Caswell TlaliMASERU— A group of women petitioned Prime Minister Thomas Thabane on Thursday calling for the purging of Court of Appeal judges who they accused of failing to implement the death penalty in Lesotho.
A local lawyer who spoke to the Sunday Express yesterday said the controversial proposal will not see the light of day as the premier did not have powers to influence the running of the courts.
The women, led by Lineo Khalema and ’Masetota Leshota, said Thabane should ensure that Court of Appeal judges, who are mostly foreign nationals, are quickly replaced by Basotho.
“Death sentence is inherent in our law but foreign judges in our Court of Appeal do not use it against criminals who rape, murder and sometimes murder for ritual purposes,” said Khalema reading a petition to Thabane.
“It is high time that we have Basotho judges in the Court of Appeal,” she said.
The women marched from ’Manthabiseng Convention Centre to the Moshoeshoe I Statue to deliver their message to Thabane. They said time had come to put a stop to the murder and sexual assault of women, girls and the elderly.
The women told Thabane that courts of law should demonstrate in their judgments that violence, especially domestic and gender-based violence, is unacceptable. They said they are disappointed that High Court judgments seeking to deter people from serious crimes such as murder and rape were being overturned in the Court of Appeal with convicted criminals getting away with lighter sentences.
Thabane, perhaps wary not to be seen to be interfering in the running of the judiciary, refused to be drawn into the controversy only promising the women that he would discuss the issue with the Chief Justice. Thabane instead urged the nation to turn to God when they are challenged by“good-for-nothing men whose extraordinary desire for women drives them crazy”.
“You should not forget to pray to God to help us end this madness,” Thabane said.
Gender Minister Chief Thesele ’Maseribane who had accompanied Thabane to the Moshoeshoe I Statue to meet the women, said there would be a proposal in cabinet for the appointment of a Mosotho judge in the High Court who would deal specifically with cases of gender-based violence and violence against children.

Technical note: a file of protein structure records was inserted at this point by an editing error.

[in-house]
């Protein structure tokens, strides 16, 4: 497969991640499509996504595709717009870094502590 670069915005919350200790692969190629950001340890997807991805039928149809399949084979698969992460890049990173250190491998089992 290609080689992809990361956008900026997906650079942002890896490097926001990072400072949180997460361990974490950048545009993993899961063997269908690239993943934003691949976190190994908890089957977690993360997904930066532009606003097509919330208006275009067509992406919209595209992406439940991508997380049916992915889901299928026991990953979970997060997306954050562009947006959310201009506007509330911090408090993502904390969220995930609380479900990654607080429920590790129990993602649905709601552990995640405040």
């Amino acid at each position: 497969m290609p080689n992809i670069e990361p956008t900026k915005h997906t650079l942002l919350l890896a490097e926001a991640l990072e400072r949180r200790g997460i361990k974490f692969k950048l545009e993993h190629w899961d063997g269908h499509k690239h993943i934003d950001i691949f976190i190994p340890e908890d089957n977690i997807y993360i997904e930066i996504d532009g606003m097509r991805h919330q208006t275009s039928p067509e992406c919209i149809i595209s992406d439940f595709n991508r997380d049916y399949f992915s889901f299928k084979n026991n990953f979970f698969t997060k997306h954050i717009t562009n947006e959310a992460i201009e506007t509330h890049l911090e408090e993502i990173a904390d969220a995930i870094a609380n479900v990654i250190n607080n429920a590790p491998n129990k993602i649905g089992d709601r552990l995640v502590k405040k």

’Maseribane said the government has built a centre in Maseru West Industrial Area where abused women can take refuge while their abusive husbands and male relatives are dealt with by the law.
He however raised concerns about the safety of women who seek protection at the centre.
“We will discuss this with the Commissioner of Police and find out how the centre and roads leading to it can be guarded,” ’Maseribane said.
A local lawyer, Tekane Maqakachane, yesterday dismissed the women’s call as misguided.
Maqakachane, a defence lawyer who also teaches law at the National University of Lesotho, told the Sunday Express in an interview that a prime minister does not have legal powers to interfere with the running of the courts.
Maqakachane said by law, a judge is not appointed by a prime minister and therefore he does not have a say in their removal. “The law is clear that a judge is removed from office only if they are misbehaving, unable to perform their duties or they are mentally ill,” Maqakachane said.
The reasons raised by the women did not warrant the removal of the judges.
“The Honourable judges put in mind extenuating circumstances before they can reach any conclusion in any case that may result in sending a guilty person to the gallows,” he said.
“The law says where there are extenuating circumstances the guilty person shall not be sentenced to death.
“In most cases there are many extenuating circumstances and the judges are bound by the law and by justice to decide otherwise.”